A TV-Famous Chef on How San Francisco Is Killing Its Restaurants

Richie Nakano was a ramen star. But that wasn’t enough for Silicon Valley.

Maria Bustillos
GEN
Published in
16 min readFeb 11, 2020

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Photo illustration; Source: Caroline Hatchett

RRichie Nakano’s Hapa Ramen was launched in 2010 on folding tables at the San Francisco Ferry Plaza Farmers Market. It didn’t take long for his local pop-up to grow into a Bay Area staple. As people lined up for a taste of his gorgeous bowls of fragrant homemade broth — full of noodles, pickles, kimchi, sous vide eggs, pork leg confit — Nakano quickly earned the reputation as one of the area’s most innovative (and hardest-working) chefs. His fame grew not only through Hapa Ramen, but also thanks to Line Cook, his crackling, salacious blog about restaurant life, sustainability, craft, and the politics and culture of food. It’s a presence he’d later expand to Instagram and Twitter. The late Anthony Bourdain was a big fan; he told me once that Nakano was the best chef writing.

Nakano is divorced, with two young sons and two dogs. In a 2013 StarChefs interview, he defined what success meant to him: “Getting my place open. Getting to a place where I feel like I can give my kids a really secure future.”

The big chance came when Silicon Valley investor Owen Van Natta staked Hapa Ramen in a brick-and-mortar restaurant in the Mission District, which opened in November 2014. But almost immediately, the new partners clashed in a highly public spat over issues of control, costs, and profits; the restaurant closed just five months later. The Hapa Ramen story is an emblem of the frequent collisions, in the Bay Area especially, between Silicon Valley tycoons and the entrepreneurs and artists tempted by their sometimes-poisoned chalice.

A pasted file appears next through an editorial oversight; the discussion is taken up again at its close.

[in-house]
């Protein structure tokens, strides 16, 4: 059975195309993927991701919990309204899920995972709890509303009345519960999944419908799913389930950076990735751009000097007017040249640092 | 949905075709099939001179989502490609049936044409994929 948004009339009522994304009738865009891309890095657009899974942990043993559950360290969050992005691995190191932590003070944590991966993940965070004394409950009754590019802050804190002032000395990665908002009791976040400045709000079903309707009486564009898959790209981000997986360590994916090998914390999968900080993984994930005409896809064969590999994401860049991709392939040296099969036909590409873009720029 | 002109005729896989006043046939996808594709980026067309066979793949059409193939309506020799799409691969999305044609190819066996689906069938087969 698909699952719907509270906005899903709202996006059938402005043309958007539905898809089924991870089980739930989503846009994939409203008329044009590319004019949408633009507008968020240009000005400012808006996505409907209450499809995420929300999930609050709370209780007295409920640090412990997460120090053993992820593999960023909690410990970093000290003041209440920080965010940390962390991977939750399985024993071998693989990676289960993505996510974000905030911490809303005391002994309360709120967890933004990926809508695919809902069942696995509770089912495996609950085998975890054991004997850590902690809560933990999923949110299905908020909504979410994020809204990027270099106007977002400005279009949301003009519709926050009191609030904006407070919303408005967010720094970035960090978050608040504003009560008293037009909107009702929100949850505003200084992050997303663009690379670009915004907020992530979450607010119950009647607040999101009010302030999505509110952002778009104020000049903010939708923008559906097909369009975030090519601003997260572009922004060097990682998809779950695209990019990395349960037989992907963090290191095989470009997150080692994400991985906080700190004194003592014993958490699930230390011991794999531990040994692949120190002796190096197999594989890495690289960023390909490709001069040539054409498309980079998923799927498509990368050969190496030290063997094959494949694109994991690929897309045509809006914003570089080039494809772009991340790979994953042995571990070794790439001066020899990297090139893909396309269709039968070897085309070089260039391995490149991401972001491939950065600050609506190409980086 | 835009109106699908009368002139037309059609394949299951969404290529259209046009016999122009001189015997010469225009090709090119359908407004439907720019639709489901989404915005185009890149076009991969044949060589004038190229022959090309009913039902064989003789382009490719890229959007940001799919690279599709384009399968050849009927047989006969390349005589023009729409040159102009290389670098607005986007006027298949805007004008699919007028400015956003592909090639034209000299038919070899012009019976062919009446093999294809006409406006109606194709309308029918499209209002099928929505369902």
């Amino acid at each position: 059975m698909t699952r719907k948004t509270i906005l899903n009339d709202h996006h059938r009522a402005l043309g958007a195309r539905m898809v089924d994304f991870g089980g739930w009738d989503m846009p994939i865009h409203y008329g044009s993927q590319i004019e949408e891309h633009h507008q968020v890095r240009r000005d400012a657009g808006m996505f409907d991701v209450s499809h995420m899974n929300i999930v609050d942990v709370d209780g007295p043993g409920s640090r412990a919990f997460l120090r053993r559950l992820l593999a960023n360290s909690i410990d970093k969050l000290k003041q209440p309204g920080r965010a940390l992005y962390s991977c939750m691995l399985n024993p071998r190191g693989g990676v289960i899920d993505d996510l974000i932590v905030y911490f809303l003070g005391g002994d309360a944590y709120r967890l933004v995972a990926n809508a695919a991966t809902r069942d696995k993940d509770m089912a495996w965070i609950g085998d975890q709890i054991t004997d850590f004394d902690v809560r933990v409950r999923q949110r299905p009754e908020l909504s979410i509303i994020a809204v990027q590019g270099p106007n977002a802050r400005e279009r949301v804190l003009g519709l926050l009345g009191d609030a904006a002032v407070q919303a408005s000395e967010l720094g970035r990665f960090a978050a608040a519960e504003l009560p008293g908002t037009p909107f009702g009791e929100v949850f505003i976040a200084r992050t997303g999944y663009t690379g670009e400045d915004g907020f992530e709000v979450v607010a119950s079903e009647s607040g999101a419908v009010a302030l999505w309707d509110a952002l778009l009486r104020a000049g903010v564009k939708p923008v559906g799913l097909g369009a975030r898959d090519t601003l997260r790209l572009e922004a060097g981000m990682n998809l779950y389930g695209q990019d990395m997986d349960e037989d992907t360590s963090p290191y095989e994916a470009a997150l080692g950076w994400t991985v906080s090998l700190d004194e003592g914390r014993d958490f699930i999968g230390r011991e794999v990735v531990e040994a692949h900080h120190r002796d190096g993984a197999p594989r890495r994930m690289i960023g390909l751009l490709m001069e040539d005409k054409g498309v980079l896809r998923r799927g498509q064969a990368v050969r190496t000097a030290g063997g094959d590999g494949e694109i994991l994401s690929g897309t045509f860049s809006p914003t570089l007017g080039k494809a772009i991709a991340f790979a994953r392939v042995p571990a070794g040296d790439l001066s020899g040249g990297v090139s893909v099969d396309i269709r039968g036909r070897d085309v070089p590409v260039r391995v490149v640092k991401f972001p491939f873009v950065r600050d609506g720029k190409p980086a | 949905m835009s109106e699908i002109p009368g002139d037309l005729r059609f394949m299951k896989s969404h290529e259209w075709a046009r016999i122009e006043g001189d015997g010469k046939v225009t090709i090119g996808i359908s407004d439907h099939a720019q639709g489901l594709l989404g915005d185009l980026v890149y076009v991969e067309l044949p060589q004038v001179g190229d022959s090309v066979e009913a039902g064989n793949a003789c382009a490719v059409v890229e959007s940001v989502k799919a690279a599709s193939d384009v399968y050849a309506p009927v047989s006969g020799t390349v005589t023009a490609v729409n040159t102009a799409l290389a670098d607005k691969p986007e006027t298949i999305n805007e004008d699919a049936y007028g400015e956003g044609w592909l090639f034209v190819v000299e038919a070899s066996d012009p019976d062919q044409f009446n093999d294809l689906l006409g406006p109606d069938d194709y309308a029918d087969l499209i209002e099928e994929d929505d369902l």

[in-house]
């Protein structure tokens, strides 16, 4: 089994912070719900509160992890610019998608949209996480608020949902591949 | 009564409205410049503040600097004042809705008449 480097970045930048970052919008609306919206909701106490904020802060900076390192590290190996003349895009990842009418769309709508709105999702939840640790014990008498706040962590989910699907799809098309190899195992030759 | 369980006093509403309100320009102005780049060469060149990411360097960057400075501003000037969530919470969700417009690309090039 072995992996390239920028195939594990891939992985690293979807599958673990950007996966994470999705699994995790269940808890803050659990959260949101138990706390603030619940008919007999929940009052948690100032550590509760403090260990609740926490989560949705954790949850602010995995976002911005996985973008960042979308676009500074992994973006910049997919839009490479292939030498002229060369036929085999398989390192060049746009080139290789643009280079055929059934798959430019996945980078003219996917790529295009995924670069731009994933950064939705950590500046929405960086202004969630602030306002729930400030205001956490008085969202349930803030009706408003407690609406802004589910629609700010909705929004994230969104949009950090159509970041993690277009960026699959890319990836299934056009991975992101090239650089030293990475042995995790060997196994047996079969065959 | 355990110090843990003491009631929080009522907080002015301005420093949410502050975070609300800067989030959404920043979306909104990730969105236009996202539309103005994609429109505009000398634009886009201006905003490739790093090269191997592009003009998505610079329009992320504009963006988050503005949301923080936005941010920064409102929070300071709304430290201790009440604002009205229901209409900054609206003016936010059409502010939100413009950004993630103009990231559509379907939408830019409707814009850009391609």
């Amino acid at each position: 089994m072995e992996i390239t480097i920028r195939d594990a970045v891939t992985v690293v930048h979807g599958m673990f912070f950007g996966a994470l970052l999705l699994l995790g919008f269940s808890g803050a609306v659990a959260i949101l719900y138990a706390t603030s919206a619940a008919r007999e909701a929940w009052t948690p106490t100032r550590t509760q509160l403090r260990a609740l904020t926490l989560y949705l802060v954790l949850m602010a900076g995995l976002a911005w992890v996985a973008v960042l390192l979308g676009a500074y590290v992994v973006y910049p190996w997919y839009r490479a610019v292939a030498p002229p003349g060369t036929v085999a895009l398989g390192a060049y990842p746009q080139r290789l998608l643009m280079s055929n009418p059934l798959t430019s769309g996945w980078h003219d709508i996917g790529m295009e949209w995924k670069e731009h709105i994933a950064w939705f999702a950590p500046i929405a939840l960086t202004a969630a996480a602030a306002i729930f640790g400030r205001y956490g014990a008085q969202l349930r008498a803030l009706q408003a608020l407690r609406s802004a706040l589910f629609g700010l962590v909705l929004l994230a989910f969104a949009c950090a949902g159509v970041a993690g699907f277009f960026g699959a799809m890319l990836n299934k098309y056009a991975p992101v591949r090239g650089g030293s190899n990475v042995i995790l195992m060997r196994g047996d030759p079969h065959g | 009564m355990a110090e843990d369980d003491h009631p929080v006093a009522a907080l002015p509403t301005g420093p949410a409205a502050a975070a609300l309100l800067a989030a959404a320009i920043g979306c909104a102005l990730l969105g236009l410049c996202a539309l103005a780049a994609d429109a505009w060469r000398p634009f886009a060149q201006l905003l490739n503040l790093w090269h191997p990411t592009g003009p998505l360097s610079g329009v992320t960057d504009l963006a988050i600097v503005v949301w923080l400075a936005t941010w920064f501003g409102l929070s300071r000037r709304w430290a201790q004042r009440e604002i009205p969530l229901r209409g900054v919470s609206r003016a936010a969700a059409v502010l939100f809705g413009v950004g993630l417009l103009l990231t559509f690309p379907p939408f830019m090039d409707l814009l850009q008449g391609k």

“With the money came expectations,” Bourdain observed dryly, in a July 2016 Parts Unknown segment featuring Nakano. “Only four months in, the shit hit the fan… It really is the perfect story of evil triumphs over good.”

It’s been nearly five years since the end of Hapa Ramen. GEN caught up with Nakano to learn what happened next and where he thinks the restaurant world is headed.

GEN: Do you miss the kitchen?

Richie Nakano: Yes and no. That first year was really hard, like I didn’t know what to do with myself. And it was hard…

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Maria Bustillos
GEN
Writer for

is a journalist and editor of Popula.com, an alt-global news and culture publication experimenting with blockchain-based publishing innovations.